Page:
So many factors were accounted for when giving and receiving a greeting card, fashion of engraving, texture, and even when it was left would send a message to the recipient. Not to be confused with a business card, a visiting card served as a way to keep track of that had invited you and where unlike business cards, which suggested that, you need to pay a debt to the company. If the receiver lived far away it was, however, acceptable to mail it either folded in half if it is for the whole house or folded at the corner if it was for a lady. Transportation also separated the classes.
The lower class most commonly walked while the more prominent took a coach or the newly invented train. The train was not the same train that you think of today. The majority of train resembled coaches without the horse. Today we have engineers, conductors, first class, coach, cars, roofs on all the cars, lights, and heat. Then engineers and conductors were called drivers and guards. The cars were referred to as carriages. The carriages were separated from each other and there was no way to move from one section to the next. The more “economical” carriages were cattle cars which had no roof or any form of protection from the elements.
Riding in these cars meant arriving at your destination frost bitten and beaten. The first class carriages were not much better they had protection from the wind and rain but they were still cold. The only way that a person could keep warm was the ask the guard for a metal foot warmer which was filled with hot water. Carriages also had no light to see at night passengers often brought their own candles. Trains also lacked bathrooms and dining cars, passengers also brought these women could bring chamber pots and men could bring hoses to put under their pants.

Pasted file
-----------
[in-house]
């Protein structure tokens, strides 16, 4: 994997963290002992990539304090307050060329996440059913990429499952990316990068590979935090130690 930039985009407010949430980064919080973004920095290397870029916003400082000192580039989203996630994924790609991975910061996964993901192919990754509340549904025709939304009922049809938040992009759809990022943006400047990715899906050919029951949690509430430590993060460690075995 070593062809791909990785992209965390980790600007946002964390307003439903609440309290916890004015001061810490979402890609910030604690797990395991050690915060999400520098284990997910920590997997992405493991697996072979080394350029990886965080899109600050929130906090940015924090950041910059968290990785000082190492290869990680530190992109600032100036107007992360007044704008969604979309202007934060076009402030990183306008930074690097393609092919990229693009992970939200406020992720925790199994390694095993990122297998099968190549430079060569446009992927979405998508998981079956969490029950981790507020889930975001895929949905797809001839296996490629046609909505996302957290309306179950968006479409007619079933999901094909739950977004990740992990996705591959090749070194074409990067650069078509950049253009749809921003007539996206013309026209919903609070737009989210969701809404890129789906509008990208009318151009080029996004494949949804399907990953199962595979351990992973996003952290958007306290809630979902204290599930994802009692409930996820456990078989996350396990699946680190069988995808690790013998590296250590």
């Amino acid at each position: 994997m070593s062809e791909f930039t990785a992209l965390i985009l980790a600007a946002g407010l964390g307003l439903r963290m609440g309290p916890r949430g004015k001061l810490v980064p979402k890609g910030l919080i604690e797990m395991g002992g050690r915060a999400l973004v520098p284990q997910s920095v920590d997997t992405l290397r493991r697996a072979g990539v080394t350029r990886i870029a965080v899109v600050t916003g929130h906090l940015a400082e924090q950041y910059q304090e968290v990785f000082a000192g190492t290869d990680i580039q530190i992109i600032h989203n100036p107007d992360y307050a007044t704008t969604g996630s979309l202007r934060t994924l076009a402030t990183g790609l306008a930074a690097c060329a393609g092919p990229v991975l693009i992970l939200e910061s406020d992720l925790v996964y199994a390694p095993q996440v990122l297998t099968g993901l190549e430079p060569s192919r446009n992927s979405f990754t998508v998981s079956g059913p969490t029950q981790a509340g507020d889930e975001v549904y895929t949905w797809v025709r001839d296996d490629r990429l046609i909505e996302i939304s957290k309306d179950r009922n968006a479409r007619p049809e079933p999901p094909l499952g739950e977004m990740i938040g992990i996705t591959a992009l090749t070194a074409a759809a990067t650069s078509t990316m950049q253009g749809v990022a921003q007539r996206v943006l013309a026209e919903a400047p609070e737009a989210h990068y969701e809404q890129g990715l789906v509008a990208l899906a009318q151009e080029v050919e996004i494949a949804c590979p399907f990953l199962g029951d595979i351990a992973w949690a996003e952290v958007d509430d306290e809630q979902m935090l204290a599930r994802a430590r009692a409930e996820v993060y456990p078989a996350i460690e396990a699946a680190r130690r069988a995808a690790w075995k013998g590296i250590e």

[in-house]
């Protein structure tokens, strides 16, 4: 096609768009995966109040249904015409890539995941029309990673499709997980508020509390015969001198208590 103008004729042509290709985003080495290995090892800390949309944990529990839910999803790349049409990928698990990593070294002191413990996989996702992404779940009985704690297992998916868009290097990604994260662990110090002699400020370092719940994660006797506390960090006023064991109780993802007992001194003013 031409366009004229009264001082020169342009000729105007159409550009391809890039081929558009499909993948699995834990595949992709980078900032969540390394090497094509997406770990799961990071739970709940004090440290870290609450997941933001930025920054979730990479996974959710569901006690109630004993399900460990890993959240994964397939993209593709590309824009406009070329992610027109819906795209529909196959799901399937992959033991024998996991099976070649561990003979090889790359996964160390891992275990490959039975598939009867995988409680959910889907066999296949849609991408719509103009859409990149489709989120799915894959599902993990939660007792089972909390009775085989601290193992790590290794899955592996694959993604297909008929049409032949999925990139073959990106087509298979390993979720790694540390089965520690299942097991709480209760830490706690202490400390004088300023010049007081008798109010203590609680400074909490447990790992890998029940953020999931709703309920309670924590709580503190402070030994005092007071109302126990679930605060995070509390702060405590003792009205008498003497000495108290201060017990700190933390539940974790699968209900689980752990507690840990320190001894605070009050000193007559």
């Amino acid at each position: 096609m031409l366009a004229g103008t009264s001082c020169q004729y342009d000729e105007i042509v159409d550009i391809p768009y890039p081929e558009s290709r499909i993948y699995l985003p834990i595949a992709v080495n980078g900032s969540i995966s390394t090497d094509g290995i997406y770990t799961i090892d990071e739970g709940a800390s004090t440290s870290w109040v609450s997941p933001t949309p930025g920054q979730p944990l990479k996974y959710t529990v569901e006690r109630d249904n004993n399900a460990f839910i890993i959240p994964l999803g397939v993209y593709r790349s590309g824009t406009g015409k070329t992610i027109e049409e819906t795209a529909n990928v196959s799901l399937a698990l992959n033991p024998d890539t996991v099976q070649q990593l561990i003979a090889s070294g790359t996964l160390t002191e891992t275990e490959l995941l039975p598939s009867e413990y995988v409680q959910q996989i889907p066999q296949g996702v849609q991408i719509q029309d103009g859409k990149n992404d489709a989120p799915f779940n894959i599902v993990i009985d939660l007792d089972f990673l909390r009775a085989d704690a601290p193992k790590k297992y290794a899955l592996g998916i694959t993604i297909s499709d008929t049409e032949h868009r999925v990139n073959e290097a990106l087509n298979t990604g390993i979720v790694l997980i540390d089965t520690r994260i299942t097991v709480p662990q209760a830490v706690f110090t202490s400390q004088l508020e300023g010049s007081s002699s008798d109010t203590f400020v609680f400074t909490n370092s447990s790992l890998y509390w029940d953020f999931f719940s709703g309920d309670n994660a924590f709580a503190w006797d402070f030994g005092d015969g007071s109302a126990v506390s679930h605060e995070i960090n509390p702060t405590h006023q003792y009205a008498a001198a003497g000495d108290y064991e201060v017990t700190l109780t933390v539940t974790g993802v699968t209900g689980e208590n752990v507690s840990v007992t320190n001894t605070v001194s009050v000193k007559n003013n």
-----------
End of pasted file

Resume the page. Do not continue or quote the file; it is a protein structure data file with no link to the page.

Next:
If they chose not to then they would have to wait for the next station, which could be awhile since the fastest train was a sluggish 55-mph. The classes of the Victorian era had one last division and this was in their schooling. While the more money holding children would have a governess if you were a girl and a clergyman if you were a boy. This was the children’s schooling until they went off seek higher education. The less wealthy children were taught a trade early in life and were working at a very young age, school was not the first priority.
This was not, after all, satisfactory for the church because the thought of child not know god because they could not read alarmed them that was when the church started Sunday school. These formed what is now elementary schools, whose popularity gained them a grant of 30,000 pounds. The schools were much like colleges today with what they called monitors ,now teacher’s assistants, and student to teacher ratio of 500-1. As you can see the classes of the Victorian era were just as layered and contrasted as today or any other time the wealthy take only the best whereas the poor try to be like the wealthy.